Avoid IISRESET in ASP.NET applications (added bonus: ASPRESET)
I'm always a bit worried when I work with developers or system admins that still think you should "throw in an IISRESET just in case" when deploying ASP.NET applications. Cargo cult server administration at its worst ("Not sure why, but it always seems to help if I throw in an IISRESET after pushing code. If that don't get it, a reboot will!").
This is very rarely necessary now, and it's terrible to take all websites on a server offline "just in case". It was often needed back in the ASP / COM days (you needed to free the reference to COM objects to allow overwriting the files), but ASP.NET code runs under the ASP.NET worker process and runs with side-by-side support, which completely obviates the IISRESET step. Copy the files and go!
If your changes include files which will restart the web application (such as DLL's or the web.config file), the site will automatically restart. You're done.
If, on the other hand, you've edited other files which don't cause a website restart (such as .config files referenced from web.config, etc.) you'll have to trigger the site to reload manually. There are at least 4 ways to force an ASP.NET website to recycle:
Edit web.config - open it in notepad, add a space, remove the space, and save. The change to the file timestamp will cause the site to reload.
"Touch" the file to change the file timestamp. I wrote a reg file that adds a "right click / Touch" menu item a while ago for just this purpose. There are other more advanced Touch utilities such as the one Scott Hanselman mentions here.
Kill ASPNET worker process manually. Don't be scared - it will automatically restart on the next request.1 It will dump the current requests (and possibly session state if you're inproc), but so will all of these. The ASPNET worker process is a cockroach; it keeps coming back. You just bring up the task manager, go to the Processes tab, find your ASP.NET worker process (aspnet_wp.exe for XP and W2K, w3wp.exe for W2K3 and Vista), right-click it and select "End Process". It will restart on the next request to an ASP.NET page.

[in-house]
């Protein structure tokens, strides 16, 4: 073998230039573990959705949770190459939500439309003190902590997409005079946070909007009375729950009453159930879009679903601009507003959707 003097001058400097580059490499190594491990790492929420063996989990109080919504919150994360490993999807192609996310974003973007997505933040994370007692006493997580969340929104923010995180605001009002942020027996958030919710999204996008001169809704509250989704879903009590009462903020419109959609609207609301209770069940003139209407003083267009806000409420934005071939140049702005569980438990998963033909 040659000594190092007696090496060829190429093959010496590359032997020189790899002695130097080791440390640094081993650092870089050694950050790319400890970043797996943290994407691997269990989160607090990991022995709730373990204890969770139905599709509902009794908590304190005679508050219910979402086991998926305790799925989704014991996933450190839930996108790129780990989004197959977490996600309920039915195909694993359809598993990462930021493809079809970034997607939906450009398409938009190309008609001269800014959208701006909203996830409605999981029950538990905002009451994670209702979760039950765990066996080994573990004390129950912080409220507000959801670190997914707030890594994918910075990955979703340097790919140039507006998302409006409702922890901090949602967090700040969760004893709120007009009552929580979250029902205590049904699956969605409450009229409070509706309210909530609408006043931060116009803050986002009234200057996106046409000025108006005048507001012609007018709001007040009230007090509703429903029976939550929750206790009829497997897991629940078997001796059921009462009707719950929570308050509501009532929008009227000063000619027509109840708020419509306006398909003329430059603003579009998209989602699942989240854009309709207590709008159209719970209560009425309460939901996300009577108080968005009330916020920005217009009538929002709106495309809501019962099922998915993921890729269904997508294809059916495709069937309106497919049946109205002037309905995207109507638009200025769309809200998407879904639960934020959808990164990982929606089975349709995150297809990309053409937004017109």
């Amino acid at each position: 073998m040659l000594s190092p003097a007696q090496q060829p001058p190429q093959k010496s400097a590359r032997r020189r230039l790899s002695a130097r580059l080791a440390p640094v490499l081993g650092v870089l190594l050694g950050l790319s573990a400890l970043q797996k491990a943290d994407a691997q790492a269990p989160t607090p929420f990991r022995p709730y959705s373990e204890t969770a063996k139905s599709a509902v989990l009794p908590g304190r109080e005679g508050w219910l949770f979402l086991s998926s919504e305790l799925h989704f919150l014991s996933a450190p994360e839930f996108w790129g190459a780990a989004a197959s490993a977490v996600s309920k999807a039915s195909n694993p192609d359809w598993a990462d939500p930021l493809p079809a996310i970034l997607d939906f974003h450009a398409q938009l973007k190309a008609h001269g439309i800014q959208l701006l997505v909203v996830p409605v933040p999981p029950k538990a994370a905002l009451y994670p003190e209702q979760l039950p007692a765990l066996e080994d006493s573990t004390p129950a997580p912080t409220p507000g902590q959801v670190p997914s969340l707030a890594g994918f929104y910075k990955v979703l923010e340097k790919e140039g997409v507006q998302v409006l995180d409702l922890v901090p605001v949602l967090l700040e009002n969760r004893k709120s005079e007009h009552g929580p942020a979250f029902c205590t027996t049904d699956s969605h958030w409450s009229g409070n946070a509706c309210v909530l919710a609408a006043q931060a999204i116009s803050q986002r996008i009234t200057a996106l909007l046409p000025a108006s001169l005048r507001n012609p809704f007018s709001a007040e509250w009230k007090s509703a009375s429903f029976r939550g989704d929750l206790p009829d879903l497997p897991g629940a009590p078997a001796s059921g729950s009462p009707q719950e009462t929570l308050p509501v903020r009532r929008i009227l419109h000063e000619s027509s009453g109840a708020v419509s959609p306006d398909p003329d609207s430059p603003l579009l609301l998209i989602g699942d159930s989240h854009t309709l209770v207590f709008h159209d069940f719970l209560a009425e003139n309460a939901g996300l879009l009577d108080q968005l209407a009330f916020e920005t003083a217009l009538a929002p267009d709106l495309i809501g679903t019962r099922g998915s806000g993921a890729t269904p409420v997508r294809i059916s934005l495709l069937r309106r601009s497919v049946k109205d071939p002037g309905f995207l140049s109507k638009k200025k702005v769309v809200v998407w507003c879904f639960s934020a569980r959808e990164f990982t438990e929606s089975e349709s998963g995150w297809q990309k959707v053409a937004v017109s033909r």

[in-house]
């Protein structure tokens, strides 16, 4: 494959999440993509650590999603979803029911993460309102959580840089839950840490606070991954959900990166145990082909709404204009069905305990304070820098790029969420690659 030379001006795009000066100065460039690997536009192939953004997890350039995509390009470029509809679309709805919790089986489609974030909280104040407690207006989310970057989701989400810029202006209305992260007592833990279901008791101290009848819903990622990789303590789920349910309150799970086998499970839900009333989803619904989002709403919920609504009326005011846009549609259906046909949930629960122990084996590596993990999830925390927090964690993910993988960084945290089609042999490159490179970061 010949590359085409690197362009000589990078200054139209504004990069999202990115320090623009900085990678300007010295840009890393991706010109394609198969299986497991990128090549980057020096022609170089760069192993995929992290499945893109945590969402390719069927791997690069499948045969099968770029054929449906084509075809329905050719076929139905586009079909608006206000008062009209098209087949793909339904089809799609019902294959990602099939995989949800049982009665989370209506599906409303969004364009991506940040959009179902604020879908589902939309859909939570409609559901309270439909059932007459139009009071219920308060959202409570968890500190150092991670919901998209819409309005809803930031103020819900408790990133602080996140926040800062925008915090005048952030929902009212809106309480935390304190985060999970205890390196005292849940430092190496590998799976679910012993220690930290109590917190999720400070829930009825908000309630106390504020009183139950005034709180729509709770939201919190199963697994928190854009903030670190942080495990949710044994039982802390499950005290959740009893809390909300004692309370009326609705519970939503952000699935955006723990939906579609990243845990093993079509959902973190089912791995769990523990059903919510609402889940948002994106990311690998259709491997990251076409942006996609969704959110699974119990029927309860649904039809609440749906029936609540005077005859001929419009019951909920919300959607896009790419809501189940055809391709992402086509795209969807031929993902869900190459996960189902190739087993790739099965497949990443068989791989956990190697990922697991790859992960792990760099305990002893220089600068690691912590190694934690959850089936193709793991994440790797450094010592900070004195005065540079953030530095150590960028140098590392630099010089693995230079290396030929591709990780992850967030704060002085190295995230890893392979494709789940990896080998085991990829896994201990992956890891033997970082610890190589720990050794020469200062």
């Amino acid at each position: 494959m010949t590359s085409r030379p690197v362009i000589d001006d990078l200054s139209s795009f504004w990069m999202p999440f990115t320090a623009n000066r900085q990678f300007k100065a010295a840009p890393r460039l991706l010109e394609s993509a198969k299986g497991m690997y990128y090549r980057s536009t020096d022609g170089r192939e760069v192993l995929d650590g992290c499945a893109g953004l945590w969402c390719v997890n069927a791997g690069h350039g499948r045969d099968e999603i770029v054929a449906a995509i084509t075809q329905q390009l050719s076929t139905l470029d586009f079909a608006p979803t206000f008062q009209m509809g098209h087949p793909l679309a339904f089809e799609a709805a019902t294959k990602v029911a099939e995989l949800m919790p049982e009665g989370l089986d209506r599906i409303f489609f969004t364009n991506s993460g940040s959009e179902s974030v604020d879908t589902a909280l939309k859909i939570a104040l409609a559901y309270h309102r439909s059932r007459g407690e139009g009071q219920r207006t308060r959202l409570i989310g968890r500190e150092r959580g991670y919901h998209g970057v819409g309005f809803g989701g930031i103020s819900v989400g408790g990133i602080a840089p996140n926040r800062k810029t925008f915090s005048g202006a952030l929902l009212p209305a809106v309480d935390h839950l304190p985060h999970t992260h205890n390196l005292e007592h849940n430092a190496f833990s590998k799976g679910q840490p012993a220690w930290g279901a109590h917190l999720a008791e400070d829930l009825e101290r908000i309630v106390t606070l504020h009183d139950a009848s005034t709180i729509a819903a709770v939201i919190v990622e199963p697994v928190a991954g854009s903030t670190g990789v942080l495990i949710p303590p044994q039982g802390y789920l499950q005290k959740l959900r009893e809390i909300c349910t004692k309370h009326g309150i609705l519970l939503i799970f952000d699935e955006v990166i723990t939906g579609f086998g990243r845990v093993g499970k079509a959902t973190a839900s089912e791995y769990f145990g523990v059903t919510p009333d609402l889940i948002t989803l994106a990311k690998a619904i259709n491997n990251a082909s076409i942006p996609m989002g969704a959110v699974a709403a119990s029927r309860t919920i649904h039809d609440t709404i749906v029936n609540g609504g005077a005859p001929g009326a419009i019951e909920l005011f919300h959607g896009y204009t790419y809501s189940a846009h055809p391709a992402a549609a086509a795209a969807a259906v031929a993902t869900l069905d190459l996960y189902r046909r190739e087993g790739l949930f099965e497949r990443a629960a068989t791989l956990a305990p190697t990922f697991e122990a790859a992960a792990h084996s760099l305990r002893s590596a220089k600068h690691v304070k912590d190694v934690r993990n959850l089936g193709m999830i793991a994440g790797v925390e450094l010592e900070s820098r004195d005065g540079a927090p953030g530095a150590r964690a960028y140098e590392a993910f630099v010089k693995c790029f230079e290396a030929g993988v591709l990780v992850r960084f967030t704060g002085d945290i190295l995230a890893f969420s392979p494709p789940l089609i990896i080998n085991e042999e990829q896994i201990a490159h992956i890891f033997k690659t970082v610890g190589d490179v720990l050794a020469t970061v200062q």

- A new one - ASPRESET. All the above methods are more work than Start / Run / IISRESET, which means people will be more likely to fall back to their old habits and run that IISRESET. The following code (compiled and saved as ASPRESET.exe and saved in a folder in your path) will kill the ASP.NET worker process and restart it immediately by requesting a phony page with a .ASPX extention. That's expecially handy if you build ASP.NET in Visual Studio as non-web projects, since you need a running process to attach to when you debug. I keep the compiled executable in a
I built this in SnippetCompiler, but it will work just fine in Visual Studio 2003 and 2005 as well.
public class AspReset
public static void Main()
private static void KillAspNetProcess()
string processName = "aspnet_wp";
System.OperatingSystem os = System.Environment.OSVersion;
//Longhorn and Windows Server 2003 use w3wp.exe
if((os.Version.Major == 5 && os.Version.Minor > 1) || os.Version.Major ==6)
processName = "w3wp";
foreach(Process process in Process.GetProcessesByName(processName))
Console.WriteLine("Killing ASP.NET worker process (Process ID:" + process.Id + ")");
private static void StartAspNetProcess()
string phonyURL = "http://localhost/directory/does/not/exist/"
WebClient myWebClient = new WebClient();
byte myDataBuffer = myWebClient.DownloadData(phonyURL);
Console.WriteLine("ASP.NET worker process restarted.");
1Caveat: Killing a process is a bit more risky than restarting the application by touching web.config, since it prevents ASP.NET from shutting down gracefully. If you've got non-transactional work going on (a really bad idea), you could theoretically leave things in a bad state. Any decent database system shouldn't have any problems - I'm talking about code which edits text file, etc. I've never had a problem with this, and I've been merciless to aspnet_wp for the past 3 years, but this is primarily something I use in my dev and stage environments. If your site can't handle a loss of power, you just might want to fix that...
I considered a phony edit to machine.config, which would have the same effect as editing all web.config files on the system, but I feel like that's higher risk than just killing ASP.NET worker process, since messing up machine.config will bring the server down until you fix it.
Of course, none of this is required with VS 2005 projects running under Cassini.UPDATE: For another reason to avoid IISRESET, see Ken Robertson's post: IISReset corrupting the IIS metabase